Judge on ACLU ‘debtor’s prison’ report: NH has no ‘systemic problem’ jailing the poor

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Judge Edwin Kelly
Judge Edwin Kelly

CONCORD, NH – Edwin W. Kelly, administrative judge of the New Hampshire Circuit Courts, disagrees with ACLU-NH findings that there is a “systemic problem” with people being jailed because they can’t afford to pay court fines.

“I think their numbers show the opposite, that there is not a systemic problem,” Kelly said. “It is such a small number of cases (148) compared to the total number of (83,000) cases” that were adjudicated in circuit courts in 2013.

However ACLU-NH Legal Director Gilles Bissonnette said Kelly and a press release issued by the state Supreme Court are incorrectly interpreting the numbers.


→Related story: ACLU-NH Investigation: ‘Debtors’ Prisons’ Alive and Well in New Hampshire


“The real issue is how indigent defendants are treated by the courts when they are unable to pay fines and are ultimately jailed – a small subset of this 83,000 figure,” Bissonnette said.

In those cases, the report demonstrates that indigent defendants are commonly jailed without counsel and without a meaningful ability-to-pay hearing, Bissonnette said.
“This practice is systemic. In fact, out of the 39 cases we sampled, nine judges engaged in these practices throughout the state.”

The ACLU-NH report estimated 148 people were jailed in 2013 for nonpayment of court fines, but Kelly said that is a very small number compared to the 83,000 cases that were heard in circuit courts that year.

Kelly said he will meet with Bissonnette and board chairman Albert E. Scherr on Friday to discuss the report.

“I agree 100 percent with the premise of their report, which is nobody should go to jail for nonpayment of a fine where the reason for nonpayment is an inability to pay,” Kelly said.

“What I disagree with is their conclusion that there is a systemic problem in New Hampshire with the way the courts are dealing with nonpayment of fine issues.”

What the ACLU-NH report doesn’t do, Kelly said, is put the number of cases in context.
Kelly said he will also offer Bissonnette and Scherr, who is a law professor at the University of New Hampshire School of Law, the opportunity to hold a training sessions for judges on the issue.

“We are not on opposite sides of this,” Kelly said.

The report estimated it cost taxpayers about $166,870 in 2013 to address an estimated $75,850 in unpaid fines that were never collected.

To jail someone for nonpayment, a judge has to find that the person willfully refused to pay the fine, Kelly said. A person facing jail also needs to be offered a lawyer and a hearing.

As to whether the people in the cases mentioned in the report should have been jailed, Kelly said he wasn’t aware of the facts in each case.

“I really can’t second-guess the judges in those cases,” Kelly said. Scherr said Supreme Court precedent and New Hampshire law make clear that local courts and jails should not function as debtors’ prisons.

“Yet circuit courts in New Hampshire routinely jail people without making any attempt whatsoever to determine whether they can afford to pay their fines,” Scherr said in a news release issued by ACLU-NH.

The New Hampshire Judicial Branch issued a news release today discussing the state Supreme Court’s response to the ACLU-NH report. (see below).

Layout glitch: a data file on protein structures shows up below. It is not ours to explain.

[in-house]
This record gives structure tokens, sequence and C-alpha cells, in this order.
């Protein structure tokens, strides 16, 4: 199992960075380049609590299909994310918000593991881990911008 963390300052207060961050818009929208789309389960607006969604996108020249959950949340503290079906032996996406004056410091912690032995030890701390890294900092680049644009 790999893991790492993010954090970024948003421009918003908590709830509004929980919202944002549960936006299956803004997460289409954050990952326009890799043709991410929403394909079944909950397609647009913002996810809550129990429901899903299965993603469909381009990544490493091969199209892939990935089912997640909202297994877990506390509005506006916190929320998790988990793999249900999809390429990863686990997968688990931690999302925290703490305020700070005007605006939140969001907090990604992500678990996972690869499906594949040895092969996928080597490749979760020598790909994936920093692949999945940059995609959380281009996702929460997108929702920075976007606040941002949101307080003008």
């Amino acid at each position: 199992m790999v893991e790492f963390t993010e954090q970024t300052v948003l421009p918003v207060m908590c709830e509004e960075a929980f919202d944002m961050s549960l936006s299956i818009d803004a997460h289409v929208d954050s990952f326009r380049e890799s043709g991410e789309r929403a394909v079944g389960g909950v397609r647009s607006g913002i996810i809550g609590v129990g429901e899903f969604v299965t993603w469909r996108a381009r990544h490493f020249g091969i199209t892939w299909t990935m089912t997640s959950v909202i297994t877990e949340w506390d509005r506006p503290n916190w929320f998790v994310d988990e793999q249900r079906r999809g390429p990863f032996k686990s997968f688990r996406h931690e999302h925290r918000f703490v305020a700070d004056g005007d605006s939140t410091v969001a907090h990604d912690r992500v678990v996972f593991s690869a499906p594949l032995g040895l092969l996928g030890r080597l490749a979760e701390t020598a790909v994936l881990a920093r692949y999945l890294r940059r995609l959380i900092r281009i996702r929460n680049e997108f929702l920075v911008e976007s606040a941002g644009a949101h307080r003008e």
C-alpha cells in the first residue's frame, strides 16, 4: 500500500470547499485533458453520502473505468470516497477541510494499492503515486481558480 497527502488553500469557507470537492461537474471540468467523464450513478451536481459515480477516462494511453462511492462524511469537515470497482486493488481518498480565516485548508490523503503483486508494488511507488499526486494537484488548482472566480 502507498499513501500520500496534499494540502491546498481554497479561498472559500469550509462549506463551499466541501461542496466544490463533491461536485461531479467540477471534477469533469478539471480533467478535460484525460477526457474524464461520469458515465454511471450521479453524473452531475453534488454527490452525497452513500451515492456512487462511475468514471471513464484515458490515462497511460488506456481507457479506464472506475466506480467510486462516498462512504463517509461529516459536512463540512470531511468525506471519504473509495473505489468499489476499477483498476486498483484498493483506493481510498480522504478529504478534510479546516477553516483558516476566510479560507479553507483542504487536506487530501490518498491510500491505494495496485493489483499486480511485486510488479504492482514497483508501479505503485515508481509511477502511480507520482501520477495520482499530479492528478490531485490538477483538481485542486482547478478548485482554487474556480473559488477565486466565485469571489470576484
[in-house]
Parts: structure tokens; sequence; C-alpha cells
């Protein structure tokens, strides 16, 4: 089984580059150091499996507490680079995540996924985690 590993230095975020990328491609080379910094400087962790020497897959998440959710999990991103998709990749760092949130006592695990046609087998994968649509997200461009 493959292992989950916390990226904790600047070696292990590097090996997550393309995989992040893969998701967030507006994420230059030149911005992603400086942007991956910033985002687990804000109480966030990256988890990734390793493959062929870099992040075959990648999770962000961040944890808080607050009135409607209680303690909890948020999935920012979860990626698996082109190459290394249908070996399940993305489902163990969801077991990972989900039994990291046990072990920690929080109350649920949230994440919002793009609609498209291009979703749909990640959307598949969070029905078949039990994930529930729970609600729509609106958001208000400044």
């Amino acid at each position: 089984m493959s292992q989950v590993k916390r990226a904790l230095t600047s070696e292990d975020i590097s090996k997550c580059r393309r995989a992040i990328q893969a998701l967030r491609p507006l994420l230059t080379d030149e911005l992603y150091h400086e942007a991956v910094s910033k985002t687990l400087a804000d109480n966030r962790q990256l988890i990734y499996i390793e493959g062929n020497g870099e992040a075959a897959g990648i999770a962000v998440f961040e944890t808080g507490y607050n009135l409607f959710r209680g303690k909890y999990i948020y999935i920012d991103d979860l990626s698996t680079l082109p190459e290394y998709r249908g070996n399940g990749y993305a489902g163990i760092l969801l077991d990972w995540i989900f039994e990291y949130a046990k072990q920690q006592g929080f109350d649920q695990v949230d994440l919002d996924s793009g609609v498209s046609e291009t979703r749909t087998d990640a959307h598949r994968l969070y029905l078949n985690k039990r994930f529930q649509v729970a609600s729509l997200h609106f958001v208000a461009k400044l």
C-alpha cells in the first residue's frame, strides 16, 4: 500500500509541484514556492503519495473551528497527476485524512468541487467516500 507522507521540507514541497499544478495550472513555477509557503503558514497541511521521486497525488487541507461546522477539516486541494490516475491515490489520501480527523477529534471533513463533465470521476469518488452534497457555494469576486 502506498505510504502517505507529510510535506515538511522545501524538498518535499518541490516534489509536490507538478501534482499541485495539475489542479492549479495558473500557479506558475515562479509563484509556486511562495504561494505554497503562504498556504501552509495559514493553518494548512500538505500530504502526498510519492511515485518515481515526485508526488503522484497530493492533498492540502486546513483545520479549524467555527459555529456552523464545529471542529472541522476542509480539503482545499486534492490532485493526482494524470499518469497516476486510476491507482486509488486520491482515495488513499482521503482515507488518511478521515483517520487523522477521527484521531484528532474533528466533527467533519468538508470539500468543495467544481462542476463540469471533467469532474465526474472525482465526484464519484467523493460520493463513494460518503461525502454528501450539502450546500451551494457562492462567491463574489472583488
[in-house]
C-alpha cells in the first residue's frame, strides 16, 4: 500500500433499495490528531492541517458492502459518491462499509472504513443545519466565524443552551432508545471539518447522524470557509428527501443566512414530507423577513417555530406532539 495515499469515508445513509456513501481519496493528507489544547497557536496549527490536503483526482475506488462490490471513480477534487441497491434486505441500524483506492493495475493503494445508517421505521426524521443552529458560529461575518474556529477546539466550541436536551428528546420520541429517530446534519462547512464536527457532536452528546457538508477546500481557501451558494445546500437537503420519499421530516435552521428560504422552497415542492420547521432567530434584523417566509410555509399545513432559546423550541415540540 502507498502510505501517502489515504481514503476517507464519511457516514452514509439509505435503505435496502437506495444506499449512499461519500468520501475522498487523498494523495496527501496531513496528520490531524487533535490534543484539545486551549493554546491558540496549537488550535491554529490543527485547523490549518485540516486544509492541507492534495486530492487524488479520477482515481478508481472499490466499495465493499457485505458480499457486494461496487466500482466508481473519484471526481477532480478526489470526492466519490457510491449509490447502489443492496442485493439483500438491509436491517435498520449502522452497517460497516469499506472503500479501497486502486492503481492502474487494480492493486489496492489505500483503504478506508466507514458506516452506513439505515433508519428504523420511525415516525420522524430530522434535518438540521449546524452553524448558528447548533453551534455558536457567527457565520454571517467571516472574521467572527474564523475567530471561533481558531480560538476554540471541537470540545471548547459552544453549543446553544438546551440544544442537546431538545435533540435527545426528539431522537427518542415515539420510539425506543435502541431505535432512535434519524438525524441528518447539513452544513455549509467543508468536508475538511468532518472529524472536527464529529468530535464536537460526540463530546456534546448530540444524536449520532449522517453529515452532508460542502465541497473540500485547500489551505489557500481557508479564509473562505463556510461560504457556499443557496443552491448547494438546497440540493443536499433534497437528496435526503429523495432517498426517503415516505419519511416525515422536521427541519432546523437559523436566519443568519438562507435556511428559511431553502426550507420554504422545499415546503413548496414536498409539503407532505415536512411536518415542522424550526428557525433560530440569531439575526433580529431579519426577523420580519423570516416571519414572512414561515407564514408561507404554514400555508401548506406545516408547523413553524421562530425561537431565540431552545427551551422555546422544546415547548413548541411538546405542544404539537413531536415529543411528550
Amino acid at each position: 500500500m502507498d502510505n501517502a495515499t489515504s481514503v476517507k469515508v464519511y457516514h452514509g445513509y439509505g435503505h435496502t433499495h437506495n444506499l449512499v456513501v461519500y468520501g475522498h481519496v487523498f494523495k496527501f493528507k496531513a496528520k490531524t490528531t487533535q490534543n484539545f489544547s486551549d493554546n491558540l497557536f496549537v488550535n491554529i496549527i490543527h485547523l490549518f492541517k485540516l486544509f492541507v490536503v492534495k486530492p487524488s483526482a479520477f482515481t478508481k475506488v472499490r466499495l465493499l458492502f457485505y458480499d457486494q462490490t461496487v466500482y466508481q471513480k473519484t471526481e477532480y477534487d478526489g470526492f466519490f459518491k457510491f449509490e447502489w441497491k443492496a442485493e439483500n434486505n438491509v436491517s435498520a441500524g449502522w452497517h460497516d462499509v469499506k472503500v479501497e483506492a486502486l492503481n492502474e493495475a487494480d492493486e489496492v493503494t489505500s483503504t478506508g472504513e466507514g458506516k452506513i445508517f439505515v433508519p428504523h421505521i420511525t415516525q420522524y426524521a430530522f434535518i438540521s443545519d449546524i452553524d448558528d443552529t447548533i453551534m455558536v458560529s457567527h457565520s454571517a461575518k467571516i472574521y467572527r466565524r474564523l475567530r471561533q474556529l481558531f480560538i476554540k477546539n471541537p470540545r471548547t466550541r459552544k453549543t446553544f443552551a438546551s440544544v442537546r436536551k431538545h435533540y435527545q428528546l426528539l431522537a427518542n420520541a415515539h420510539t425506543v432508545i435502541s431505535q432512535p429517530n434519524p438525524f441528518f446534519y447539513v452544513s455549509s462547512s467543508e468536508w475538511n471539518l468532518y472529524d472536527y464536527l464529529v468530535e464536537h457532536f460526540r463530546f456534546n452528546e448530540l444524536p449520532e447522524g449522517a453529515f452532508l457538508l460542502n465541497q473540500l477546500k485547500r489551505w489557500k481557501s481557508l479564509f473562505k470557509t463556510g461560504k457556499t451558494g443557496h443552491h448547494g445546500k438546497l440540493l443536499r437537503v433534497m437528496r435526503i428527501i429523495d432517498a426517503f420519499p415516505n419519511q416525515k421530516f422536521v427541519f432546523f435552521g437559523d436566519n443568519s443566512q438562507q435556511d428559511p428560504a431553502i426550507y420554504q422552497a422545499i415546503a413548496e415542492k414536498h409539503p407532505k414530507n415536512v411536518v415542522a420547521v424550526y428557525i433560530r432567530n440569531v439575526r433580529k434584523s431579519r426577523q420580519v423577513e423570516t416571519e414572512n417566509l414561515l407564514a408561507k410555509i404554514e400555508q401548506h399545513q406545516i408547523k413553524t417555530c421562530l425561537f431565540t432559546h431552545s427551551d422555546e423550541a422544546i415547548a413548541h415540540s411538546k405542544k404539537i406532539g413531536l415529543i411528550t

“Given the speedy appellate process for review of circuit court decisions in such cases, we are confident that Judge Kelly, working with the report’s authors, will reach agreement on what, if any, changes to our rules, procedures or statutes should be recommended to the Supreme Court,” the release stated.

New Hampshire Judicial Branch news release responding to ACLU-NH investigation:

CONCORD, NH – New Supreme Court Chief Justice Linda Stewart Dalianis issued the following statement today regarding the report issued by the ACLU of New Hampshire entitled, “Debtors’ Prisons in New Hampshire”:
“The Supreme Court has reviewed the report issued by the ACLU of New Hampshire (ACLUNH) and has discussed it with Edwin W. Kelly, Administrative Judge of the Circuit Court. Judge Kelly will be meeting with the authors of the report on September 25 to review current court rules and procedures as well as state statutes. Consideration will be given to whether changes are called for to insure that the required constitutional safeguards govern the process used by courts in reviewing cases of individuals who have failed to pay court-imposed fines.
We are mindful that in 2013, the year reviewed by the ACLUNH, the New Hampshire circuit court handled 83,000 criminal/fine-based matters. The report found, by extrapolation, that 148 cases involved defendants who were incarcerated for nonpayment of fines without a proper hearing. Given the speedy appellate process for review of circuit court decisions in such cases, we are confident that Judge Kelly, working with the report’s authors, will reach agreement on what, if any, changes to our rules, procedures or statutes should be recommended to the Supreme Court.”


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About Carol Robidoux 5449 Articles
Journalist and editor of ManchesterInkLink.com, a hyperlocal news and information site for Manchester, NH.
  • unhappygrammy

    Not only are people jailed because they can’t afford to pay a fine, but when the Judge states if you can’t afford a Lawyer, you will be afforded one by the State. What they don’t tell you is that you still have to pay for the Court appointed Lawyer. Whether you can afford it or not.